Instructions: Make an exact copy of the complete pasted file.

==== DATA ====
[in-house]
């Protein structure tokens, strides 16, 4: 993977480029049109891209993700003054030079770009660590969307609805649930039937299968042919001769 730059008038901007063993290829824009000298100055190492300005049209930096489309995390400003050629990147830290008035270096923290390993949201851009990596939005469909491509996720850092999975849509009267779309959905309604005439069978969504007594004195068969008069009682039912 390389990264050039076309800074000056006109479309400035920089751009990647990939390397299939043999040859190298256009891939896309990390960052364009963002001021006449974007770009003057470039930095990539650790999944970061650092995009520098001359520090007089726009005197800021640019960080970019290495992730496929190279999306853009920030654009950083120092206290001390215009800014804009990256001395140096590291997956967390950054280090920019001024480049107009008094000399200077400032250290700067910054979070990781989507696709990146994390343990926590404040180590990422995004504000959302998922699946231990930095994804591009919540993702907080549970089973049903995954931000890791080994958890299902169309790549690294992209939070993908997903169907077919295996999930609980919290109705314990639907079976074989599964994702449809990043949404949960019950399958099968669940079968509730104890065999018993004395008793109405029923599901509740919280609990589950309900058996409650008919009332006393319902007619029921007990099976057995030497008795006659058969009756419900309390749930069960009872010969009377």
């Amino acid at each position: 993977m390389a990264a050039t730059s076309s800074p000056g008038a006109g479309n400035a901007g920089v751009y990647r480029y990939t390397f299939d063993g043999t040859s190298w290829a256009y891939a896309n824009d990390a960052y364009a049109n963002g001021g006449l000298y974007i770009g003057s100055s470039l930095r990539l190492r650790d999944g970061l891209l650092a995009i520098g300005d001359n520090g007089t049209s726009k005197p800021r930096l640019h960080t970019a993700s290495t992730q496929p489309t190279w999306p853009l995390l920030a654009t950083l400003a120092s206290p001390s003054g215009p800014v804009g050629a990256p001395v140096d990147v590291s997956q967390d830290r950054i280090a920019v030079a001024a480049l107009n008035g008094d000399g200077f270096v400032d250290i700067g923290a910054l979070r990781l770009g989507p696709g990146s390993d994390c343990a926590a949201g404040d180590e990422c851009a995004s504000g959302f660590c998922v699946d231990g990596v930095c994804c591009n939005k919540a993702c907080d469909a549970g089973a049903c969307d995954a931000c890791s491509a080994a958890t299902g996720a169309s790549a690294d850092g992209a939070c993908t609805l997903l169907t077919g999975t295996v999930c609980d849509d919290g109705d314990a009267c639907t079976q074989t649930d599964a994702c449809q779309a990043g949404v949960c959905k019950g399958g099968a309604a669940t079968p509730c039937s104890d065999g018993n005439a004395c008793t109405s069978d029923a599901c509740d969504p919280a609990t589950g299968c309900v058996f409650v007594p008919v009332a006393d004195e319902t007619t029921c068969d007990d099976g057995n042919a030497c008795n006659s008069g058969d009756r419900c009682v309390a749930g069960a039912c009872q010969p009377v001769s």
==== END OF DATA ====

[in-house]
């Protein structure tokens, strides 16, 4: 993977480029049109891209993700003054030079770009660590969307609805649930039937299968042919001769 730059008038901007063993290829824009000298100055190492300005049209930096489309995390400003050629990147830290008035270096923290390993949201851009990596939005469909491509996720850092999975849509009267779309959905309604005439069978969504007594004195068969008069009682039912 390389990264050039076309800074000056006109479309400035920089751009990647990939390397299939043999040859190298256009891939896309990390960052364009963002001021006449974007770009003057470039930095990539650790999944970061650092995009520098001359520090007089726009005197800021640019960080970019290495992730496929190279999306853009920030654009950083120092206290001390215009800014804009990256001395140096590291997956967390950054280090920019001024480049107009008094000399200077400032250290700067910054979070990781989507696709990146994390343990926590404040180590990422995004504000959302998922699946231990930095994804591009919540993702907080549970089973049903995954931000890791080994958890299902169309790549690294992209939070993908997903169907077919295996999930609980919290109705314990639907079976074989599964994702449809990043949404949960019950399958099968669940079968509730104890065999018993004395008793109405029923599901509740919280609990589950309900058996409650008919009332006393319902007619029921007990099976057995030497008795006659058969009756419900309390749930069960009872010969009377």
């Amino acid at each position: 993977m390389a990264a050039t730059s076309s800074p000056g008038a006109g479309n400035a901007g920089v751009y990647r480029y990939t390397f299939d063993g043999t040859s190298w290829a256009y891939a896309n824009d990390a960052y364009a049109n963002g001021g006449l000298y974007i770009g003057s100055s470039l930095r990539l190492r650790d999944g970061l891209l650092a995009i520098g300005d001359n520090g007089t049209s726009k005197p800021r930096l640019h960080t970019a993700s290495t992730q496929p489309t190279w999306p853009l995390l920030a654009t950083l400003a120092s206290p001390s003054g215009p800014v804009g050629a990256p001395v140096d990147v590291s997956q967390d830290r950054i280090a920019v030079a001024a480049l107009n008035g008094d000399g200077f270096v400032d250290i700067g923290a910054l979070r990781l770009g989507p696709g990146s390993d994390c343990a926590a949201g404040d180590e990422c851009a995004s504000g959302f660590c998922v699946d231990g990596v930095c994804c591009n939005k919540a993702c907080d469909a549970g089973a049903c969307d995954a931000c890791s491509a080994a958890t299902g996720a169309s790549a690294d850092g992209a939070c993908t609805l997903l169907t077919g999975t295996v999930c609980d849509d919290g109705d314990a009267c639907t079976q074989t649930d599964a994702c449809q779309a990043g949404v949960c959905k019950g399958g099968a309604a669940t079968p509730c039937s104890d065999g018993n005439a004395c008793t109405s069978d029923a599901c509740d969504p919280a609990t589950g299968c309900v058996f409650v007594p008919v009332a006393d004195e319902t007619t029921c068969d007990d099976g057995n042919a030497c008795n006659s008069g058969d009756r419900c009682v309390a749930g069960a039912c009872q010969p009377v001769s």